ExxonMobil’s first-quarter profits more than doubled to $5.5 billion, the company reported on Friday, as higher oil prices offset costs connected to exiting its Sakhalin project in Russia.
The oil giant announced in early March a phased withdrawal from the vast Sakhalin offshore oil field, which it has operated since 1995, following Russia’s invasion of Ukraine.
The shift resulted in a $3.4 billion hit in one-time costs during the quarter.
But that negative was easily countered by soaring commodity prices, as oil prices hit $130 a barrel during the quarter soon after the Russian invasion.
Natural gas prices were also elevated amid worries over the reliability of Russian supply to Europe.
During the quarter, ExxonMobil’s revenues rose 52.4 percent to $87.7 billion.
Besides higher exploration and production earnings, ExxonMobil also saw improvement in its refining division, where tight supplies of gasoline and other petroleum products more than compensated for increased crude prices.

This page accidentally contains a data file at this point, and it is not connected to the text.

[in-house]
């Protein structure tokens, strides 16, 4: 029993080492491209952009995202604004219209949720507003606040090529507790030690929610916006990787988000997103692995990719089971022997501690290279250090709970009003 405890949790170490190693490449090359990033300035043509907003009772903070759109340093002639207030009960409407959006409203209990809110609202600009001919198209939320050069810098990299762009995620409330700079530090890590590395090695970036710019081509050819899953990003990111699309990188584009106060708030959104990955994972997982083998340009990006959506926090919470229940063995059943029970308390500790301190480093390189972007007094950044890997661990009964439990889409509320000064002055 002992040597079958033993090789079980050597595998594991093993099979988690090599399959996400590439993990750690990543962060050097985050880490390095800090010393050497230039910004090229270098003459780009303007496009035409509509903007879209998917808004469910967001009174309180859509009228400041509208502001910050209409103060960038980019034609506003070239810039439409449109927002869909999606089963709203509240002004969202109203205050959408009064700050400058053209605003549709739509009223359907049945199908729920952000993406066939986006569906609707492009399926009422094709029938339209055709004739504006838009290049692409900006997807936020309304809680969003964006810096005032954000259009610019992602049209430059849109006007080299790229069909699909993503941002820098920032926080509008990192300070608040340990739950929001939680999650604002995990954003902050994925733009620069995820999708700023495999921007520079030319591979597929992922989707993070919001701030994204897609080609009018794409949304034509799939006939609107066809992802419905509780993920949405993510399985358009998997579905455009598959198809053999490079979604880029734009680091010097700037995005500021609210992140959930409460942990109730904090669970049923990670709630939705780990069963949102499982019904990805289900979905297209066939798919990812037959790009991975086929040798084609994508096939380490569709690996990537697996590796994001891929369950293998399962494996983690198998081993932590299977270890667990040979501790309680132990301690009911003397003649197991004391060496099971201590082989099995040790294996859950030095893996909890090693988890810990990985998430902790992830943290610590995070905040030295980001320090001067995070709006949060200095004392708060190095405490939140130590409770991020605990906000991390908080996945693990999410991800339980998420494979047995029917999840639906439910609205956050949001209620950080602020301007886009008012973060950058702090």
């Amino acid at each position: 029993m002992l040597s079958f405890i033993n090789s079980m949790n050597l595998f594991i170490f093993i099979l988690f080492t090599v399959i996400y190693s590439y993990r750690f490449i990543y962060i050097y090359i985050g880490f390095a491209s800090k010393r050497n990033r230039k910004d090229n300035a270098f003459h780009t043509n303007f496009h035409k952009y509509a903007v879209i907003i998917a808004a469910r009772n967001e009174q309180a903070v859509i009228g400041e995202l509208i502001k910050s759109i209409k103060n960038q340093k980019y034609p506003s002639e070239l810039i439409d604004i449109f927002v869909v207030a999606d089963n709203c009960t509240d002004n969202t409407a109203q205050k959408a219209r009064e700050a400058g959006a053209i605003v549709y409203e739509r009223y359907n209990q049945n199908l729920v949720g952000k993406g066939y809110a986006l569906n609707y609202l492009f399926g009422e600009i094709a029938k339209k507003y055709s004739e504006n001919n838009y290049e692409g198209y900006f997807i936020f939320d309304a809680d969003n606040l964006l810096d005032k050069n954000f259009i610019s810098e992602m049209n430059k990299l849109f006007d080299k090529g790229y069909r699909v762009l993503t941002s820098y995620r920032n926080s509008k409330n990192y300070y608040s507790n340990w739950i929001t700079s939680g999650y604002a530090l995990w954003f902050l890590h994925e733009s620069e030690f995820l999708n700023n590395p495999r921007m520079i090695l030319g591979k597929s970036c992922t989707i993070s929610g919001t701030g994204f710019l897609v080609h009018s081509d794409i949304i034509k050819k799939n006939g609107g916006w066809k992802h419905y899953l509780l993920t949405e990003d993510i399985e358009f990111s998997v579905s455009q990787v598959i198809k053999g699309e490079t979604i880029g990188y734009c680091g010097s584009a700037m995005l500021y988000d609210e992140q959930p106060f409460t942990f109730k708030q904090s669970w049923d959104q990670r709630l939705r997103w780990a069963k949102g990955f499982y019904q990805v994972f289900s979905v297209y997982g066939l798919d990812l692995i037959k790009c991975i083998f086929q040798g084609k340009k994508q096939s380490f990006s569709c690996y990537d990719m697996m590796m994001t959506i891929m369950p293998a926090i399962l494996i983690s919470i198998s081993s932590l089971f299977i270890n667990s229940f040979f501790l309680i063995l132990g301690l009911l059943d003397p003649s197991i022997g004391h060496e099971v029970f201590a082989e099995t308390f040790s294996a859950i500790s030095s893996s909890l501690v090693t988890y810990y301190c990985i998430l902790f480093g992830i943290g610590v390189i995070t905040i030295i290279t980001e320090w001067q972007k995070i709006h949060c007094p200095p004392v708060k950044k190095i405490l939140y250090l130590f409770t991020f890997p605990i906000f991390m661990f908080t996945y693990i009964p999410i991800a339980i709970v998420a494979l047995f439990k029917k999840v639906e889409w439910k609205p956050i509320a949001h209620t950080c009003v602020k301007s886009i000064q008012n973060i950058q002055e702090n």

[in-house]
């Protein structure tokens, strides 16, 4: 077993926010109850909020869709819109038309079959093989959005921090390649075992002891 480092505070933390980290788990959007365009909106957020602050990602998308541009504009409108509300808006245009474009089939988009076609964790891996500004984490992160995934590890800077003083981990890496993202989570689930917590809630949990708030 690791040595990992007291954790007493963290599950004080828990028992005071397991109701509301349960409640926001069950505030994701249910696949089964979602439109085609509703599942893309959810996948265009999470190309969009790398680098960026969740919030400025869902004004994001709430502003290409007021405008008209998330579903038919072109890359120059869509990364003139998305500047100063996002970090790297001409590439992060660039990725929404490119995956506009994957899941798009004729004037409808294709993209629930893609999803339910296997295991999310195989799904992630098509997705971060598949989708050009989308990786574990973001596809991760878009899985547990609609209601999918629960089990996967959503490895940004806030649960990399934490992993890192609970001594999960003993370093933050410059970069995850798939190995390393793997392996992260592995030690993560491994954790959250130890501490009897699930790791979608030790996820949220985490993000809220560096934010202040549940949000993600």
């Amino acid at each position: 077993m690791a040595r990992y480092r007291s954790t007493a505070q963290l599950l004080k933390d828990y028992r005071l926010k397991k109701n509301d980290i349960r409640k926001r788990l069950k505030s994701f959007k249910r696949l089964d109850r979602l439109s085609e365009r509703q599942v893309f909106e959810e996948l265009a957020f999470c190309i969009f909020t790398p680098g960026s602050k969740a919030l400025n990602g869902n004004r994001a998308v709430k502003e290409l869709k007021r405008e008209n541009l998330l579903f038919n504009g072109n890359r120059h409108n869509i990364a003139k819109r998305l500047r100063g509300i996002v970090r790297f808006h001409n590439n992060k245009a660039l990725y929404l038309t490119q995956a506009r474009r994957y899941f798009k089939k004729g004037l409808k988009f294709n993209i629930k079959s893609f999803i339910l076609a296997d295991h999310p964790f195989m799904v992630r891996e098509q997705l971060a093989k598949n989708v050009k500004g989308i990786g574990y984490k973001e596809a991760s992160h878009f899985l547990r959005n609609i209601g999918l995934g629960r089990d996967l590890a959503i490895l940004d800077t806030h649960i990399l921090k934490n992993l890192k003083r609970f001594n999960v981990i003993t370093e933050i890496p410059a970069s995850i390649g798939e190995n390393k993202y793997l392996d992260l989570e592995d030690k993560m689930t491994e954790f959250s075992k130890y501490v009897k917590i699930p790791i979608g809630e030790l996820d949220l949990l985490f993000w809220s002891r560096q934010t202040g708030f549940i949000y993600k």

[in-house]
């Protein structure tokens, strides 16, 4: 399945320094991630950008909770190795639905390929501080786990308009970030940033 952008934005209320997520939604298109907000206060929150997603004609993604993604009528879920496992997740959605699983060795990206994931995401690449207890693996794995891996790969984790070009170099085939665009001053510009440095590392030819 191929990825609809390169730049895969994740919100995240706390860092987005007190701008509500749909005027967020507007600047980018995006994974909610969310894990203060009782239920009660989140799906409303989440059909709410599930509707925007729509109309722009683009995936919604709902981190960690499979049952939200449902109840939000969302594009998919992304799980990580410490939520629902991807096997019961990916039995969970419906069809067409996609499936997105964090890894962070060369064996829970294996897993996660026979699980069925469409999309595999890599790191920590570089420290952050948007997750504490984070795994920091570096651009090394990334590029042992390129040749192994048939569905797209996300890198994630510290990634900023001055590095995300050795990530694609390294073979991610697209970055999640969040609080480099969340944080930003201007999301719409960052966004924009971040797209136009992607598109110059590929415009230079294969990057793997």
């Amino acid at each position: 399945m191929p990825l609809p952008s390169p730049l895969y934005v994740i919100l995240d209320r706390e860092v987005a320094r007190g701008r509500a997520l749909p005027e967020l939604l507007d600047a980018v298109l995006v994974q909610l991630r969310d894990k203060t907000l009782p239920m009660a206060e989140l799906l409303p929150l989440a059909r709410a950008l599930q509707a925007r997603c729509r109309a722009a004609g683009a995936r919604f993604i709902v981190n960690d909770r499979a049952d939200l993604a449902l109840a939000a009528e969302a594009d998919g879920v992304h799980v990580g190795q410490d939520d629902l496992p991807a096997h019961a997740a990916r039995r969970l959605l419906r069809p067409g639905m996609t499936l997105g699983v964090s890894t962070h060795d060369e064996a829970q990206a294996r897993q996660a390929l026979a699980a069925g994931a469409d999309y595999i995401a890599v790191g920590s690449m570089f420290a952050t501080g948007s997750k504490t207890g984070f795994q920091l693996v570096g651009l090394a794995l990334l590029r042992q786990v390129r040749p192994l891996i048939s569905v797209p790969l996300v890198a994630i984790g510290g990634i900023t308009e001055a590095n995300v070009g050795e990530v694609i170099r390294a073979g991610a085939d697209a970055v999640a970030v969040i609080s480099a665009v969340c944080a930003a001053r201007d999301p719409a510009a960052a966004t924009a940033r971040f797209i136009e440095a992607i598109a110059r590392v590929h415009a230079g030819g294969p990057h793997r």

The company touted banner market conditions in refining, saying, “By the end of the first quarter, industry margins improved to levels above the 10-year range, with the tight supply/demand balance expected to persist.”
But ExxonMobil and other oil giants have found themselves under fire from congressional Democrats, who plan legislation to punish alleged “profiteering” on the part of oil companies in an effort that petroleum industry officials have dismissed as political posturing.
Shares of ExxonMobil dipped 1.0 percent to $86.30 in pre-market trading.